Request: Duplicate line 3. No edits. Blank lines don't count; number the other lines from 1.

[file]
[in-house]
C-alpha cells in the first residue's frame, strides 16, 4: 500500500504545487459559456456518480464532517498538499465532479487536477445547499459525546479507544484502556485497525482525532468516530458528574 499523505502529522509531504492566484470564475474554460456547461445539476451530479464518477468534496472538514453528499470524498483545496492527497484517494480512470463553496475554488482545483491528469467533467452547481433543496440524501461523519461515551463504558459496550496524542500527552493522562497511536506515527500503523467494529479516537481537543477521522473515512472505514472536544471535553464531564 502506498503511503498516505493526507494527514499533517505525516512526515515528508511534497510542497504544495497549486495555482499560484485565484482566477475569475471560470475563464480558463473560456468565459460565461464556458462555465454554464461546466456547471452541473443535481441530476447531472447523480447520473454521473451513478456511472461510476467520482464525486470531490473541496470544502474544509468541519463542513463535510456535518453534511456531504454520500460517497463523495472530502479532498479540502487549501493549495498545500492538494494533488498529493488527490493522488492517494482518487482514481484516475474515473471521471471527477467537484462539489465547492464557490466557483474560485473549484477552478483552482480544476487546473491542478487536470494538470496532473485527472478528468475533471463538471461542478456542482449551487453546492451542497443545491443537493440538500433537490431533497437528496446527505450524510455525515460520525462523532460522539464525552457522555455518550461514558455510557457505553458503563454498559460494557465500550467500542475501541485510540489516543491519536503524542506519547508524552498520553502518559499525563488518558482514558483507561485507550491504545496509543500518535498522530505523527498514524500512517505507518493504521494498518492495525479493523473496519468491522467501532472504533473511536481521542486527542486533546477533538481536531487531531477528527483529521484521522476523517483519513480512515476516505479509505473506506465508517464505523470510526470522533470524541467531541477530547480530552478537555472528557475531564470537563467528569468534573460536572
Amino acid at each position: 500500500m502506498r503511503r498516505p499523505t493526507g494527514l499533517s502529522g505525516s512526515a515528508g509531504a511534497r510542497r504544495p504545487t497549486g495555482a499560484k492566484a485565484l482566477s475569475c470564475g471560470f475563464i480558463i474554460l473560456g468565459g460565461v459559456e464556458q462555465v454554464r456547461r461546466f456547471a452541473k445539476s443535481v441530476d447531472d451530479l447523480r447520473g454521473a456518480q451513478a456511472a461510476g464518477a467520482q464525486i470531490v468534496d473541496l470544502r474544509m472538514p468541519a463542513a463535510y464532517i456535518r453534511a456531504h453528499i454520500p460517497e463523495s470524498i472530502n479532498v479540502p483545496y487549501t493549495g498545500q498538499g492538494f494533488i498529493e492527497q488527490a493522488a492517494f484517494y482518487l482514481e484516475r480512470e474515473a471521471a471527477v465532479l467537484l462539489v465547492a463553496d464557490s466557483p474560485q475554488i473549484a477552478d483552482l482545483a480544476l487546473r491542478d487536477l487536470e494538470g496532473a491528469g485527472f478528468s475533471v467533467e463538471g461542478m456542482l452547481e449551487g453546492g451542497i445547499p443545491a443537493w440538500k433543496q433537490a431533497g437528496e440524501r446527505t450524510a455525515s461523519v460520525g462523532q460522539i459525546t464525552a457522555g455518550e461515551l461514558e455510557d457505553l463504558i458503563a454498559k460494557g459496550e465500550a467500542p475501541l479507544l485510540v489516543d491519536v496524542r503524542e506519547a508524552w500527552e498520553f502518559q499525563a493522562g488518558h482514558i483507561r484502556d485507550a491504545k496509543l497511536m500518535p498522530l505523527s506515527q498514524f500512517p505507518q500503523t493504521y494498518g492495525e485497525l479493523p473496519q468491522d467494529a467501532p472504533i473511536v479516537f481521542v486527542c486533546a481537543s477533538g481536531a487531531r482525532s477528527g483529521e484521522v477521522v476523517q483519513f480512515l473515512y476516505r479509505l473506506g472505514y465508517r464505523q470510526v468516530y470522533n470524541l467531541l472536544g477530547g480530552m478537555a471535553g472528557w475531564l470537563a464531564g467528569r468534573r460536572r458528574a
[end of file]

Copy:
Amino acid at each position: 500500500m502506498r503511503r498516505p499523505t493526507g494527514l499533517s502529522g505525516s512526515a515528508g509531504a511534497r510542497r504544495p504545487t497549486g495555482a499560484k492566484a485565484l482566477s475569475c470564475g471560470f475563464i480558463i474554460l473560456g468565459g460565461v459559456e464556458q462555465v454554464r456547461r461546466f456547471a452541473k445539476s443535481v441530476d447531472d451530479l447523480r447520473g454521473a456518480q451513478a456511472a461510476g464518477a467520482q464525486i470531490v468534496d473541496l470544502r474544509m472538514p468541519a463542513a463535510y464532517i456535518r453534511a456531504h453528499i454520500p460517497e463523495s470524498i472530502n479532498v479540502p483545496y487549501t493549495g498545500q498538499g492538494f494533488i498529493e492527497q488527490a493522488a492517494f484517494y482518487l482514481e484516475r480512470e474515473a471521471a471527477v465532479l467537484l462539489v465547492a463553496d464557490s466557483p474560485q475554488i473549484a477552478d483552482l482545483a480544476l487546473r491542478d487536477l487536470e494538470g496532473a491528469g485527472f478528468s475533471v467533467e463538471g461542478m456542482l452547481e449551487g453546492g451542497i445547499p443545491a443537493w440538500k433543496q433537490a431533497g437528496e440524501r446527505t450524510a455525515s461523519v460520525g462523532q460522539i459525546t464525552a457522555g455518550e461515551l461514558e455510557d457505553l463504558i458503563a454498559k460494557g459496550e465500550a467500542p475501541l479507544l485510540v489516543d491519536v496524542r503524542e506519547a508524552w500527552e498520553f502518559q499525563a493522562g488518558h482514558i483507561r484502556d485507550a491504545k496509543l497511536m500518535p498522530l505523527s506515527q498514524f500512517p505507518q500503523t493504521y494498518g492495525e485497525l479493523p473496519q468491522d467494529a467501532p472504533i473511536v479516537f481521542v486527542c486533546a481537543s477533538g481536531a487531531r482525532s477528527g483529521e484521522v477521522v476523517q483519513f480512515l473515512y476516505r479509505l473506506g472505514y465508517r464505523q470510526v468516530y470522533n470524541l467531541l472536544g477530547g480530552m478537555a471535553g472528557w475531564l470537563a464531564g467528569r468534573r460536572r458528574a